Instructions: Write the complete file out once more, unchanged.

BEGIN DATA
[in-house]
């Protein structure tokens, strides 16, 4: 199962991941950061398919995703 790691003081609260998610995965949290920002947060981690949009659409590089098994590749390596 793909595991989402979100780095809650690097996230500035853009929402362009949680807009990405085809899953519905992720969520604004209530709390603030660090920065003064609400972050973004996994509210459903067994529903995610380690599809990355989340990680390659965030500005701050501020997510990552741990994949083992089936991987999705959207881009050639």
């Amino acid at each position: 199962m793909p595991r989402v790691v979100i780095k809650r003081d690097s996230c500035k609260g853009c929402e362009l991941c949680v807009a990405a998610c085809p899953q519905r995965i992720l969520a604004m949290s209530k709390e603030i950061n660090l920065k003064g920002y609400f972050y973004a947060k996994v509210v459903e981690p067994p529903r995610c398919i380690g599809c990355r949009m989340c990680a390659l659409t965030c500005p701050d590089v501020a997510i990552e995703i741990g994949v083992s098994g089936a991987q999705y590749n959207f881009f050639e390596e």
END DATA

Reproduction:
[in-house]
């Protein structure tokens, strides 16, 4: 199962991941950061398919995703 790691003081609260998610995965949290920002947060981690949009659409590089098994590749390596 793909595991989402979100780095809650690097996230500035853009929402362009949680807009990405085809899953519905992720969520604004209530709390603030660090920065003064609400972050973004996994509210459903067994529903995610380690599809990355989340990680390659965030500005701050501020997510990552741990994949083992089936991987999705959207881009050639």
């Amino acid at each position: 199962m793909p595991r989402v790691v979100i780095k809650r003081d690097s996230c500035k609260g853009c929402e362009l991941c949680v807009a990405a998610c085809p899953q519905r995965i992720l969520a604004m949290s209530k709390e603030i950061n660090l920065k003064g920002y609400f972050y973004a947060k996994v509210v459903e981690p067994p529903r995610c398919i380690g599809c990355r949009m989340c990680a390659l659409t965030c500005p701050d590089v501020a997510i990552e995703i741990g994949v083992s098994g089936a991987q999705y590749n959207f881009f050639e390596e």